Former NSA staffer, security researcher releases paper demonstrating how Mac malware can capture, redistribute live video and audio feeds
Date: Friday, October 7th, 2016, 05:57
Category: News, security, Software
Malware on the Mac is becoming something to worry about, as demonstrated by security researcher and former NSA staffer Patrick Wardle. During a presentation at Virus Bulletin, Wardle yesterday showed how Mac malware to tap into live feeds from the built-in webcam and microphone on a MacBook Pro. His presentation is being delivered at the Virus Bulletin conference in Denver later today.
Although any unauthorized access to the webcam will light the green LED – a firmware-level protection that is exceedingly difficult to bypass – Wardle’s presentation shows how a malicious app can tap into the outgoing feed of an existing webcam session, like a FaceTime or Skype call, where the light would already be on.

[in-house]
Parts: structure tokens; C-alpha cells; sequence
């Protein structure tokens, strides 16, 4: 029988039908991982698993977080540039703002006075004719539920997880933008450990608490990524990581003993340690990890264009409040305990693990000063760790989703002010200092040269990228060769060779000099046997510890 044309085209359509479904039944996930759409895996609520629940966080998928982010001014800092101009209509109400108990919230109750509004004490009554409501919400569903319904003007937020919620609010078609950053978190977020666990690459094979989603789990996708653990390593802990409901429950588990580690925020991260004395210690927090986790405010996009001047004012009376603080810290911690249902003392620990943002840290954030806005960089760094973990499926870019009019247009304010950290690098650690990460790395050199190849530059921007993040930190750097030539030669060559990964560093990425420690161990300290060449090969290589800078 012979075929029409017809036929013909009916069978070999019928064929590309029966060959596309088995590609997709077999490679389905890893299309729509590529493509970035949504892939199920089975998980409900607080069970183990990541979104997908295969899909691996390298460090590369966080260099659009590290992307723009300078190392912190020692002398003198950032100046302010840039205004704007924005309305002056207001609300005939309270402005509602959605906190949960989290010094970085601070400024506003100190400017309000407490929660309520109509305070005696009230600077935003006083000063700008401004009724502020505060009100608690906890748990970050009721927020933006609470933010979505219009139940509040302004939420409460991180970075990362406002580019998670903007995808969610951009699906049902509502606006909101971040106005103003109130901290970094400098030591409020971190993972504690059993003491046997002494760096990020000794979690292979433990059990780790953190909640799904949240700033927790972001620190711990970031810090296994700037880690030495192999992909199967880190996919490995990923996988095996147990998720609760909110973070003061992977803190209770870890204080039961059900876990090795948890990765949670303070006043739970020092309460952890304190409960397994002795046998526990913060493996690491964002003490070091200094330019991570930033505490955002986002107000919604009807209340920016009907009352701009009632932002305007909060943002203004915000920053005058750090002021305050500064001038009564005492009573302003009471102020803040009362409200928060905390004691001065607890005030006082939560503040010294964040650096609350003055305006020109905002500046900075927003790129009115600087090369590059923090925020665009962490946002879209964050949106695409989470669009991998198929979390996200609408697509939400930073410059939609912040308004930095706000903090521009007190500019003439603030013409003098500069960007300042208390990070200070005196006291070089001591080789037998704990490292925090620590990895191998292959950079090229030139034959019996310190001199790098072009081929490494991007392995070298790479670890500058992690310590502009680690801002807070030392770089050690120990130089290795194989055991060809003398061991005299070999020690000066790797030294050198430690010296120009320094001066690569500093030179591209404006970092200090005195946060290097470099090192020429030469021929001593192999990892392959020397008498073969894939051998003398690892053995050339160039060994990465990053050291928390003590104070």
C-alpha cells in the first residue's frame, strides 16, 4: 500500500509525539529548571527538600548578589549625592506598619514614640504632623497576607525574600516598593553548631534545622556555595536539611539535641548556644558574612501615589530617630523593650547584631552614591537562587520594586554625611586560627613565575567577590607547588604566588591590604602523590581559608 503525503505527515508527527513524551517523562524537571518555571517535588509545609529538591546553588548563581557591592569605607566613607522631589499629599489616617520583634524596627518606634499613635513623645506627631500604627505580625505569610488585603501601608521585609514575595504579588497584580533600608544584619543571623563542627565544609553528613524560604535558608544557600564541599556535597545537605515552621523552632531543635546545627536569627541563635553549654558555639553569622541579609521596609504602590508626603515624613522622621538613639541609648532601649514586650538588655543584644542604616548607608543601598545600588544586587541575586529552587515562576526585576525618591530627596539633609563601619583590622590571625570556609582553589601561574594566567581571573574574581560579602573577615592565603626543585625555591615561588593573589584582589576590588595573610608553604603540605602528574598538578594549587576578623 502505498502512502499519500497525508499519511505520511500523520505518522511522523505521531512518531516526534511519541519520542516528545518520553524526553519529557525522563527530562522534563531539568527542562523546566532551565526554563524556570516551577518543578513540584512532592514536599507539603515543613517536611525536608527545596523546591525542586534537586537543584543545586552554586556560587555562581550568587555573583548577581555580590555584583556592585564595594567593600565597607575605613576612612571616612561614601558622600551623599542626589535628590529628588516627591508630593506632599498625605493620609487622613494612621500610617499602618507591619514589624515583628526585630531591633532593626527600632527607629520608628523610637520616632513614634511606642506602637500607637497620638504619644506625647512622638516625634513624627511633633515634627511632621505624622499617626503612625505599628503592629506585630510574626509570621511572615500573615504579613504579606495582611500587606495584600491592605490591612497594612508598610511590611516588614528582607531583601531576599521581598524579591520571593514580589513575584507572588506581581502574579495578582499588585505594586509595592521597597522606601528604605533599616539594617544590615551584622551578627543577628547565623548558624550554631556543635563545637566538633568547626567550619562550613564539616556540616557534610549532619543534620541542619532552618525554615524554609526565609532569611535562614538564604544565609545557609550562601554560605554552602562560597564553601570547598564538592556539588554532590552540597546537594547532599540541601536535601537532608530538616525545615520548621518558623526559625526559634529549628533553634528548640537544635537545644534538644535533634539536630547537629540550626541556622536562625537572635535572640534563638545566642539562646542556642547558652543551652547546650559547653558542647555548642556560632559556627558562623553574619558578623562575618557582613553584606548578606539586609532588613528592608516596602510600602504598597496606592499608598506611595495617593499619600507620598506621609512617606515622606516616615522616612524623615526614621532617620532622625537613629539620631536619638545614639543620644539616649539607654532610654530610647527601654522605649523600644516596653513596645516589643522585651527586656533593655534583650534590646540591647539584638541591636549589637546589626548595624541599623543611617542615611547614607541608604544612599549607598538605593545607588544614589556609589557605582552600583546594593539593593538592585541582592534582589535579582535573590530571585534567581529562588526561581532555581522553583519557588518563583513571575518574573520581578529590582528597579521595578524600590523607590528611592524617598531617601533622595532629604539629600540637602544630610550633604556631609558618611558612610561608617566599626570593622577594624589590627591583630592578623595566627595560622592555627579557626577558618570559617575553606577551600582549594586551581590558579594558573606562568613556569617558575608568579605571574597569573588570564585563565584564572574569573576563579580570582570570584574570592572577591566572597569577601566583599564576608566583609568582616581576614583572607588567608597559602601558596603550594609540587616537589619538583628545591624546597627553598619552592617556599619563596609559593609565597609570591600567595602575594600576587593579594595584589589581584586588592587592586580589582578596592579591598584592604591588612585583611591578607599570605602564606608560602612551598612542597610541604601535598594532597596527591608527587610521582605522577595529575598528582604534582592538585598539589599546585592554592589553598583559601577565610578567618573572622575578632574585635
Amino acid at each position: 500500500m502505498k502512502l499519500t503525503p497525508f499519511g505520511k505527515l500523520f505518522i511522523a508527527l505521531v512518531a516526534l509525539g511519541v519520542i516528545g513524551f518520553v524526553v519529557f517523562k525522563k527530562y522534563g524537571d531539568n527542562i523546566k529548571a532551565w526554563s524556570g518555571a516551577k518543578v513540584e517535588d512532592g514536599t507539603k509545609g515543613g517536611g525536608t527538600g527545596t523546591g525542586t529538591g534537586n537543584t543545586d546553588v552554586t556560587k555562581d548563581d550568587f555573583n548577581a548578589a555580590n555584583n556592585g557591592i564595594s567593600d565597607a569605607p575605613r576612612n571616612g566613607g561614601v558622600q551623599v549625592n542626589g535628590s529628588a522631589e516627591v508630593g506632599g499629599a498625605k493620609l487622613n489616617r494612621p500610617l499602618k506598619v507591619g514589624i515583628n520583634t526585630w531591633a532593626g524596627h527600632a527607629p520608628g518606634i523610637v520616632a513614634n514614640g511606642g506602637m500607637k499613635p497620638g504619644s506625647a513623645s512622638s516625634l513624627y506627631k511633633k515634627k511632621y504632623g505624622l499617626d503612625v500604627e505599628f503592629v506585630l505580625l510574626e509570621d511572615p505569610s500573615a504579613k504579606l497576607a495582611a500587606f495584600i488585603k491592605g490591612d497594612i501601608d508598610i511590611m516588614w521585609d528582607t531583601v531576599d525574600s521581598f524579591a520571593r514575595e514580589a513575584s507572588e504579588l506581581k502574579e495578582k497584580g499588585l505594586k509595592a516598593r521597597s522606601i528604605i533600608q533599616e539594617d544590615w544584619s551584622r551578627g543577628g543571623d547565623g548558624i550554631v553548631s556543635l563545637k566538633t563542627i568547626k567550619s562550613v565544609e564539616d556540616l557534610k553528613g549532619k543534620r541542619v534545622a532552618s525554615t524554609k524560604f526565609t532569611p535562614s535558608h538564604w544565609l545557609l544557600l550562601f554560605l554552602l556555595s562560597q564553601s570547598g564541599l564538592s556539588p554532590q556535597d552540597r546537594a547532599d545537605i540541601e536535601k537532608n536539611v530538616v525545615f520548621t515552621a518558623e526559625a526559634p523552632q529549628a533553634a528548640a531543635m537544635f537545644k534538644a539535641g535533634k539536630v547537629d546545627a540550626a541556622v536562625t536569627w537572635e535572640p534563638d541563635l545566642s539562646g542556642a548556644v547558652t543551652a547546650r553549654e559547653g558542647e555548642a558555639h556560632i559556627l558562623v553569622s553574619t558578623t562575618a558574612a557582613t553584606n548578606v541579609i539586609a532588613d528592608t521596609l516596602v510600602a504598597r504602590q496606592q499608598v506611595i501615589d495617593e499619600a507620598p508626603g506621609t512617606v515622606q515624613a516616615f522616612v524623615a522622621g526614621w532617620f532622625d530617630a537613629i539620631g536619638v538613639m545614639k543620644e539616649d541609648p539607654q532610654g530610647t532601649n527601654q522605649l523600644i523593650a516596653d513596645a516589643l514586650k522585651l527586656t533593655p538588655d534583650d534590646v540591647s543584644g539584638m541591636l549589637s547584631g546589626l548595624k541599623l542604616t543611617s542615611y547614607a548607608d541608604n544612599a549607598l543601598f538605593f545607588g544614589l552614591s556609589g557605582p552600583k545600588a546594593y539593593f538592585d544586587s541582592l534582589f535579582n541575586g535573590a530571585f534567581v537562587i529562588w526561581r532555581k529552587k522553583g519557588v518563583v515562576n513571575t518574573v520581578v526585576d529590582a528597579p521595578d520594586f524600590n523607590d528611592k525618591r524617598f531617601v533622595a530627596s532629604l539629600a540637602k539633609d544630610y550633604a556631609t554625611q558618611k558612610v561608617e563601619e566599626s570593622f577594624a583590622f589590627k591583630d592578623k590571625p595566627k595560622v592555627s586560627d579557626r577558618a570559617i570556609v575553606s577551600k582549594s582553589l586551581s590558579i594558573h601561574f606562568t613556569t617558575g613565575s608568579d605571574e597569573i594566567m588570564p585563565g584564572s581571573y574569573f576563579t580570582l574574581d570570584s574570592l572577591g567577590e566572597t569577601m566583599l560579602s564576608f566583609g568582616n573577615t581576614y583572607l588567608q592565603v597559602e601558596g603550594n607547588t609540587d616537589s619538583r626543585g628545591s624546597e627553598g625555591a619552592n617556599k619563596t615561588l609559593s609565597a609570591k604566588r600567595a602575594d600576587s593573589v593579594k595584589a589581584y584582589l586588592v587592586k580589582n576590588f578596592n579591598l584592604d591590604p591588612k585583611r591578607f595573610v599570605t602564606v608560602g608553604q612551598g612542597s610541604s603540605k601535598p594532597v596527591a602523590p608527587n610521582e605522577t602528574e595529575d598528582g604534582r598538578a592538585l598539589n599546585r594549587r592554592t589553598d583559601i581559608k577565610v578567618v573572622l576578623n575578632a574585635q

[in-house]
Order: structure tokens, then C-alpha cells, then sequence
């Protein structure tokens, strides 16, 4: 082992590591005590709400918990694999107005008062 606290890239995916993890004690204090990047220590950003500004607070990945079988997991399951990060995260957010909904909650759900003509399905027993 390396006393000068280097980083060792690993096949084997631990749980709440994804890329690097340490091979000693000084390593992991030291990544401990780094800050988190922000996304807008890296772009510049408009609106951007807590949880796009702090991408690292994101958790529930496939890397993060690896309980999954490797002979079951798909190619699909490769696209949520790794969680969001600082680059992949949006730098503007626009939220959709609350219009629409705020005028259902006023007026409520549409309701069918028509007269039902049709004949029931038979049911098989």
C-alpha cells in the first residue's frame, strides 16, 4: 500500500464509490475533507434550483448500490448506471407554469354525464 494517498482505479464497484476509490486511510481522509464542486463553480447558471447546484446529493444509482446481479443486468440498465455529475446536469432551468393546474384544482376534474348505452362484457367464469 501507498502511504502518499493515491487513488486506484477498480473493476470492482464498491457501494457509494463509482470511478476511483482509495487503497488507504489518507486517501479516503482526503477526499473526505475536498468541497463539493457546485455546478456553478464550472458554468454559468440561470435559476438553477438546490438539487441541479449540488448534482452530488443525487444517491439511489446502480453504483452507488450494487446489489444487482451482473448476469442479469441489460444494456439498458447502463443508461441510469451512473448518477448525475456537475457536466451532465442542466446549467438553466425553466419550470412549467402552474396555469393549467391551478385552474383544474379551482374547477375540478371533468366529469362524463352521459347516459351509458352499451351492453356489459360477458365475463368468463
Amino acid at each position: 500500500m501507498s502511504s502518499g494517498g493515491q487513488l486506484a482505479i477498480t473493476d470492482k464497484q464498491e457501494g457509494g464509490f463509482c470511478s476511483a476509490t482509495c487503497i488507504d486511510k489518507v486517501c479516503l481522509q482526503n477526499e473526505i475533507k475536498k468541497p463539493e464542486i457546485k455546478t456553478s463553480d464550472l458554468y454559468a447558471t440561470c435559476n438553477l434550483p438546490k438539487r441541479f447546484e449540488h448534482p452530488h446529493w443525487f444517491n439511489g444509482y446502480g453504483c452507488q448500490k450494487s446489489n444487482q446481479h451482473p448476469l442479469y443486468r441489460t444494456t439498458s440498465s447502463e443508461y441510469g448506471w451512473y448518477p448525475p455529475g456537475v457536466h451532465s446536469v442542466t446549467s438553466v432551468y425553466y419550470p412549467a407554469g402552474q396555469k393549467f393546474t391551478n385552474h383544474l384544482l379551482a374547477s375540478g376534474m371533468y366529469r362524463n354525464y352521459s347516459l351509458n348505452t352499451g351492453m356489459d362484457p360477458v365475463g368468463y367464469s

Wardle, whose credits include having uncovered a way for malware to bypass OS X’s Gatekeeper protection to run unsigned apps and pointing out a flaw in Apple’s fix for the Rootpipe vulnerability that allowed an attacker with local access to a Mac to escalate their privileges to root, released a paper entitled “Getting Duped: Piggybacking on Webcam Streams for Surreptitious Recordings” at the conference.
The paper shows how “webcam-aware” OS X malware can stealthily monitor the system for legitimate user-initiated video sessions, then surreptitiously piggyback into this in order to covertly record the session. There are no visible indications of the activity, as the LED light is already on, and the malware can record both audio and video with impunity.
Wardle has created an app called Oversight that monitors webcam and microphone activity, and will alert you when a new process accesses either. A pop-up will alert you, advise the name of the process and ask whether you want to allow or block access.
As always stay tuned for additional details as they become available.